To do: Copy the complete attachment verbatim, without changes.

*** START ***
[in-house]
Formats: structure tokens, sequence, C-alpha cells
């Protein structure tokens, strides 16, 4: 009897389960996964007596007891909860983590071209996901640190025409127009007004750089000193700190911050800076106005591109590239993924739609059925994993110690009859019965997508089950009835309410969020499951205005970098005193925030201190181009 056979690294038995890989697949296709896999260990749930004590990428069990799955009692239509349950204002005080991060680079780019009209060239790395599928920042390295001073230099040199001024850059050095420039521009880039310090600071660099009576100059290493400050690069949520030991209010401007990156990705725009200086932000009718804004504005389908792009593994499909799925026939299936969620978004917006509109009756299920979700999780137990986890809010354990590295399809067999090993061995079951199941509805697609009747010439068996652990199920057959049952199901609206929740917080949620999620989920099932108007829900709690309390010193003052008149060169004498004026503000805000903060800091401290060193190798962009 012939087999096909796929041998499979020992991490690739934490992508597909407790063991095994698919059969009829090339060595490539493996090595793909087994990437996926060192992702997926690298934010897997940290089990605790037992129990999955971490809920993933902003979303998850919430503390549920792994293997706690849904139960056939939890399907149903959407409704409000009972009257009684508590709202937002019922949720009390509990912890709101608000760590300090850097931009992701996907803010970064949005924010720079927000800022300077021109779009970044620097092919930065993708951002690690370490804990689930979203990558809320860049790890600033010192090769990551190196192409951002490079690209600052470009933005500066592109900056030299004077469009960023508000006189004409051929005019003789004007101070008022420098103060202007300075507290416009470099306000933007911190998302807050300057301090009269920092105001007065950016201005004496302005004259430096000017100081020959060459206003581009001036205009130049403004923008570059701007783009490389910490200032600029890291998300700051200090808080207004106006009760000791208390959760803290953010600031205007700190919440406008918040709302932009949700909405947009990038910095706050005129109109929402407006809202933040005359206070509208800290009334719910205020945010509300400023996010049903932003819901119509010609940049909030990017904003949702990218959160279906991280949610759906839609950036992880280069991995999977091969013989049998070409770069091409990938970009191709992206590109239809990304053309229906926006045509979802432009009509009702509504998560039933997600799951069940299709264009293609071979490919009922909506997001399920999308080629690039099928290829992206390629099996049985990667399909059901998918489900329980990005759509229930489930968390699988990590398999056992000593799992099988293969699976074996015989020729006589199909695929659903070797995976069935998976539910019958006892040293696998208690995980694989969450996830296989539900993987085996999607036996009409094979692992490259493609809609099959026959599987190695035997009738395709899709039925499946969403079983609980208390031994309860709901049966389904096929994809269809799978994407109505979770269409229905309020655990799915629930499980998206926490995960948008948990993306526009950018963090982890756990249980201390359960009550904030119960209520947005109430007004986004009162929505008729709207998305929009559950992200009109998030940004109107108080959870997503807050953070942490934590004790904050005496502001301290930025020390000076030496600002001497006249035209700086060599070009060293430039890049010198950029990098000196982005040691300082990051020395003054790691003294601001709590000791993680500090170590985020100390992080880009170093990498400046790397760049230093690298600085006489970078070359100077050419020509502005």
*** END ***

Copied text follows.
[in-house]
Formats: structure tokens, sequence, C-alpha cells
């Protein structure tokens, strides 16, 4: 009897389960996964007596007891909860983590071209996901640190025409127009007004750089000193700190911050800076106005591109590239993924739609059925994993110690009859019965997508089950009835309410969020499951205005970098005193925030201190181009 056979690294038995890989697949296709896999260990749930004590990428069990799955009692239509349950204002005080991060680079780019009209060239790395599928920042390295001073230099040199001024850059050095420039521009880039310090600071660099009576100059290493400050690069949520030991209010401007990156990705725009200086932000009718804004504005389908792009593994499909799925026939299936969620978004917006509109009756299920979700999780137990986890809010354990590295399809067999090993061995079951199941509805697609009747010439068996652990199920057959049952199901609206929740917080949620999620989920099932108007829900709690309390010193003052008149060169004498004026503000805000903060800091401290060193190798962009 012939087999096909796929041998499979020992991490690739934490992508597909407790063991095994698919059969009829090339060595490539493996090595793909087994990437996926060192992702997926690298934010897997940290089990605790037992129990999955971490809920993933902003979303998850919430503390549920792994293997706690849904139960056939939890399907149903959407409704409000009972009257009684508590709202937002019922949720009390509990912890709101608000760590300090850097931009992701996907803010970064949005924010720079927000800022300077021109779009970044620097092919930065993708951002690690370490804990689930979203990558809320860049790890600033010192090769990551190196192409951002490079690209600052470009933005500066592109900056030299004077469009960023508000006189004409051929005019003789004007101070008022420098103060202007300075507290416009470099306000933007911190998302807050300057301090009269920092105001007065950016201005004496302005004259430096000017100081020959060459206003581009001036205009130049403004923008570059701007783009490389910490200032600029890291998300700051200090808080207004106006009760000791208390959760803290953010600031205007700190919440406008918040709302932009949700909405947009990038910095706050005129109109929402407006809202933040005359206070509208800290009334719910205020945010509300400023996010049903932003819901119509010609940049909030990017904003949702990218959160279906991280949610759906839609950036992880280069991995999977091969013989049998070409770069091409990938970009191709992206590109239809990304053309229906926006045509979802432009009509009702509504998560039933997600799951069940299709264009293609071979490919009922909506997001399920999308080629690039099928290829992206390629099996049985990667399909059901998918489900329980990005759509229930489930968390699988990590398999056992000593799992099988293969699976074996015989020729006589199909695929659903070797995976069935998976539910019958006892040293696998208690995980694989969450996830296989539900993987085996999607036996009409094979692992490259493609809609099959026959599987190695035997009738395709899709039925499946969403079983609980208390031994309860709901049966389904096929994809269809799978994407109505979770269409229905309020655990799915629930499980998206926490995960948008948990993306526009950018963090982890756990249980201390359960009550904030119960209520947005109430007004986004009162929505008729709207998305929009559950992200009109998030940004109107108080959870997503807050953070942490934590004790904050005496502001301290930025020390000076030496600002001497006249035209700086060599070009060293430039890049010198950029990098000196982005040691300082990051020395003054790691003294601001709590000791993680500090170590985020100390992080880009170093990498400046790397760049230093690298600085006489970078070359100077050419020509502005």